Party can’t become ‘a grievance-focused organisation’


“Labor cannot abandon its commitment to social justice but it must reconnect with low-income voters in the outer suburbs and regions,” said the report by former South Australian premier Jay Weatherill and former federal cabinet minister Craig Emerson.

Craig Emerson and Jay Weatherill released their review of Labor’s federal election campaign on Thursday.Credit:AAP

“Success in resolving this dilemma will first require Labor to acknowledge it exists.

“Careful attention needs to be paid to the use of language which speaks to people Labor has alienated.”

The review clears the way for a complete rethink of mammoth tax revenue increases from franking credits and negative gearing, as well as a new approach to personal income tax cuts for workers on higher incomes.

While the review did not identify any single policy as a decisive factor in the defeat, it recommends Mr Albanese and his colleagues scale back their agenda to assuage voters worried about the “risk” of the combined policies.

The report relied on detailed study of the election result to warn that Labor suffered swings against it from Christians, coal mining communities, Chinese Australians, Queenslanders and younger voters in outer suburbs.

In an alarming finding for the future, the analysis found voters in the 25 to 34 age group swung against Labor by 4 per cent.

As well as urging the party to regain support from traditional voters, it warned against relying too heavily on political constituencies interested in gender equality, racial equality or the environment.

“Care needs to be taken to avoid Labor becoming a grievance-focused organisation.

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“This approach leads to a culture of moving from one issue to the next, leading to the formulation of myriad policies that respond to a broad range of grievances.”

Over 92 pages, the report lists strategic and tactical blunders during the election campaign including a complacency that allowed the party to be overtaken by the Coalition on digital campaigns and the use of social media, a field Labor dominated at the 2016 election.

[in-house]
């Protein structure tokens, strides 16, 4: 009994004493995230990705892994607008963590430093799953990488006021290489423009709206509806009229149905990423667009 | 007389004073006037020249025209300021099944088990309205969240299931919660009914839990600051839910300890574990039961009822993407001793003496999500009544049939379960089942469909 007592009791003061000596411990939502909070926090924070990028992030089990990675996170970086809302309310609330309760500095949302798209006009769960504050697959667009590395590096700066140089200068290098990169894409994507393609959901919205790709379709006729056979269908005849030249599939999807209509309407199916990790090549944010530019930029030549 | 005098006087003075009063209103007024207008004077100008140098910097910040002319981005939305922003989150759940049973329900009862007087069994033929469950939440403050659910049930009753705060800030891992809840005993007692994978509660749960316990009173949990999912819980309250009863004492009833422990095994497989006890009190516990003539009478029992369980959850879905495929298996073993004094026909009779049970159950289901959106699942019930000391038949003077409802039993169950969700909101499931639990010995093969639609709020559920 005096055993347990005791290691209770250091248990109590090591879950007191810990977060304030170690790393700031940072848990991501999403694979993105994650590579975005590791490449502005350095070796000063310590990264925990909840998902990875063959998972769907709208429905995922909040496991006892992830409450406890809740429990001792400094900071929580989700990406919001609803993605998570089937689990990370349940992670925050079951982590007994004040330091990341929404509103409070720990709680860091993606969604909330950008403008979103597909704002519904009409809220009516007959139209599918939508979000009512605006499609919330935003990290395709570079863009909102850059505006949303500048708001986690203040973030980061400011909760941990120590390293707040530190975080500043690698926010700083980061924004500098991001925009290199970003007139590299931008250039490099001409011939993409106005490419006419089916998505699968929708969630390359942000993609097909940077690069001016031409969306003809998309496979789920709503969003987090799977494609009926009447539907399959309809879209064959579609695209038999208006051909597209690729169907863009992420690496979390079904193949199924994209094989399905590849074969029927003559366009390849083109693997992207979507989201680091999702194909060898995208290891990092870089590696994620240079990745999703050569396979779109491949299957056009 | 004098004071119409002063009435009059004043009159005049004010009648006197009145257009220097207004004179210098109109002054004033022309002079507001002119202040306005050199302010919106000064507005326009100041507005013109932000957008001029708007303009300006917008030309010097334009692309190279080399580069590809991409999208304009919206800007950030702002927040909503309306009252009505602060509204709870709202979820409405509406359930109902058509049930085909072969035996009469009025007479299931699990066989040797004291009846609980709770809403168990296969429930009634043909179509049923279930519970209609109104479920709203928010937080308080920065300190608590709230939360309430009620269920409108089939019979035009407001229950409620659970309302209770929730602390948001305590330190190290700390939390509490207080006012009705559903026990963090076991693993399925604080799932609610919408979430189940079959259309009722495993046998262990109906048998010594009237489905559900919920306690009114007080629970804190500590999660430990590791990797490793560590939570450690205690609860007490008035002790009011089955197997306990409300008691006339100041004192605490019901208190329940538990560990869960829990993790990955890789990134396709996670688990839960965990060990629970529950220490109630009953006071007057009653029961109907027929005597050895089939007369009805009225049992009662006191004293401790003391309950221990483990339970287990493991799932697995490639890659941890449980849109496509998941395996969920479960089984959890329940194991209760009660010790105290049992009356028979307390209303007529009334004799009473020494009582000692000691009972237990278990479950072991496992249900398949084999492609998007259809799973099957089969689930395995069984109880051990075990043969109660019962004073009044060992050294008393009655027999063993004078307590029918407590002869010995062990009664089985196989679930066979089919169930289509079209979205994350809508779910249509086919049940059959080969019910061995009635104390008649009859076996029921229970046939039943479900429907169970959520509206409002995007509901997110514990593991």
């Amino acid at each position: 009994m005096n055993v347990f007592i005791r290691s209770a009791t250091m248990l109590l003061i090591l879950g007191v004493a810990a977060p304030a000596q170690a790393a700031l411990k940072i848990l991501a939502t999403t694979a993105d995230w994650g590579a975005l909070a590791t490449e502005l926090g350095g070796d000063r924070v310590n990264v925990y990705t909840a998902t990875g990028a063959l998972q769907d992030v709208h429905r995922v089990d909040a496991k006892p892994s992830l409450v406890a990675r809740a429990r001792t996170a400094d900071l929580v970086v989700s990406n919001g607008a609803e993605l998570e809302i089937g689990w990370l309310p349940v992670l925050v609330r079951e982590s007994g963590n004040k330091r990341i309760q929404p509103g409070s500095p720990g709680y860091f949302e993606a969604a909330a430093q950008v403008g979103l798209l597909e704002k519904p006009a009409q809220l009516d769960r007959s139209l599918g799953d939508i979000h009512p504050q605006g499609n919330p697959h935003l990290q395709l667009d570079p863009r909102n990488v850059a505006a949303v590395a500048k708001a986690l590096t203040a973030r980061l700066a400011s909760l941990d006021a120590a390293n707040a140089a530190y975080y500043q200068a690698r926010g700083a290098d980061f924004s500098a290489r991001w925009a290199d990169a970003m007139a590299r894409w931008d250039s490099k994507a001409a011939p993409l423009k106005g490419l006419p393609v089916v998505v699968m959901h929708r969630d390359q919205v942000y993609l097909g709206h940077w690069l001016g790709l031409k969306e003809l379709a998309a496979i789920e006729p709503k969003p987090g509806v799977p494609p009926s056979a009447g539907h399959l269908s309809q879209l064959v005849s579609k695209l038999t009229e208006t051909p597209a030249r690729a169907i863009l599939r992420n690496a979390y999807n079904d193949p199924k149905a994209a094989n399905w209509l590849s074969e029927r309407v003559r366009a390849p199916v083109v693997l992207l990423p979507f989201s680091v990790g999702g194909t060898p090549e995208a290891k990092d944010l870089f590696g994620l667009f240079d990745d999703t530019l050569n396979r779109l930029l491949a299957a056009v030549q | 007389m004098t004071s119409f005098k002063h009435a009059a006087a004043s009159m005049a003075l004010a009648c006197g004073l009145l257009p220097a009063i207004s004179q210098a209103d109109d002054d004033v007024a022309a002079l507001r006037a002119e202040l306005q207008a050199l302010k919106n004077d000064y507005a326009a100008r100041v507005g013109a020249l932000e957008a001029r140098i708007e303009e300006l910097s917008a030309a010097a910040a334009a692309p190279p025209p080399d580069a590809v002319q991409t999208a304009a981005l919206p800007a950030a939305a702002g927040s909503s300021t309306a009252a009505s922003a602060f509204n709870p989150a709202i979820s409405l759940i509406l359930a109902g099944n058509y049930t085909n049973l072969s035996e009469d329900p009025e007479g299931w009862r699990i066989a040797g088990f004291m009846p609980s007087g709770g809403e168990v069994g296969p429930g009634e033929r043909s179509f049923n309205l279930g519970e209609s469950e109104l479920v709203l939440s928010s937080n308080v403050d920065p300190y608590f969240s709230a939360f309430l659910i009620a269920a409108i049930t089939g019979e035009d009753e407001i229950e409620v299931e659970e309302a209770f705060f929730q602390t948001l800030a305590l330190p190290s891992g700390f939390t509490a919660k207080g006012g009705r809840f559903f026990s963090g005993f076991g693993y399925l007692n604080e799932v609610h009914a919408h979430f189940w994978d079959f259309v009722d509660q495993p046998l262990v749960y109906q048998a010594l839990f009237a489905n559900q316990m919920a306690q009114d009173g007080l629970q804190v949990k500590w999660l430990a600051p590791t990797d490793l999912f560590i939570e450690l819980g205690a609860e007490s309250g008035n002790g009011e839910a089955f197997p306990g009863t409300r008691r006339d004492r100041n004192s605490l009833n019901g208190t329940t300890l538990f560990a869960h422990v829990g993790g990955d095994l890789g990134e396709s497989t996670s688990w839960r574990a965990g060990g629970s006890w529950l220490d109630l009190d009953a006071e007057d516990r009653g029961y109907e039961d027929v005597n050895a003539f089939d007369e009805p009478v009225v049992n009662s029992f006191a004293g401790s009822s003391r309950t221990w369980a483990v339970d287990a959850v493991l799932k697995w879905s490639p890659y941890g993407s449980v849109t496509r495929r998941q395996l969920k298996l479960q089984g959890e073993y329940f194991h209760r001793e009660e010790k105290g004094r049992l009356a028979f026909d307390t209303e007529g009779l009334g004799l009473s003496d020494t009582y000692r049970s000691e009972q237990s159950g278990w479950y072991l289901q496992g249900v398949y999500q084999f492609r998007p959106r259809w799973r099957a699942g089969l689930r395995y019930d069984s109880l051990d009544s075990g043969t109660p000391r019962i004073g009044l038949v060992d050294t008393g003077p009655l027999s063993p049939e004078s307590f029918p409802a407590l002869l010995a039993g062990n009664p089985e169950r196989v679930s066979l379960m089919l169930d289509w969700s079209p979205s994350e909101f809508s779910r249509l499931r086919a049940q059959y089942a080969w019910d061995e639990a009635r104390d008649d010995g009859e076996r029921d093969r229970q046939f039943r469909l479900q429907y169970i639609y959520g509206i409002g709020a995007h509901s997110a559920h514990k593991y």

“Labor’s campaign lacked a culture and structure that encouraged dialogue and challenge, which led to the dismissal of warnings from within the party about the campaign’s direction,” it said.

Labor caucus members welcomed the report, with some praising it as the best of its kind, but the findings sparked criticism from those loyal to Mr Shorten.

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While the report said the party had no formal campaign committee to fight the election, others said there was a committee structure in place and it was wrong to attribute so much of the defeat to Mr Shorten when the wider leadership team shared responsibility for the policies.

Mr Shorten conceded in a statement that he should have campaigned with “fewer messages” and taken a different approach on franking credits, the tax reform that infuriated older Australians who stood to lose thousands of dollars.

“Were the universe to grant re-runs, I would campaign with fewer messages, more greatly emphasise the jobs opportunities in renewable energies, and take a different position on franking credits,” Mr Shorten said.

“In 2018 I presided over a bigger tax cut plan than the Liberals for ten million working Australians but I concede, with hindsight, when they matched ours we should have gone bigger again.

“I’m personally committed to continue contributing in public life, serving my constituents, the people of Australia – including people with disabilities and the vulnerable – for the next 20 years.”

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The statement about the next 20 years answers those who questioned whether Mr Shorten would stay in Parliament after he relinquished the leadership and was replaced by Anthony Albanese.

Mr Shorten did not say how he would have adjusted the franking credits policy but his comments are another sign the proposal to raise $56 billion in tax revenue over ten years will be heavily amended or dropped.

Former Labor treasury spokesman Chris Bowen, who now holds the health portfolio, also acknowledged the need to review the franking credits policy.

“I had a view that it was ripe for reform, but I also have the view that you fight the 2022 election not the 2019 election, so that’s something that will need to be dealt with. There are all sorts of options available,” Mr Bowen said.

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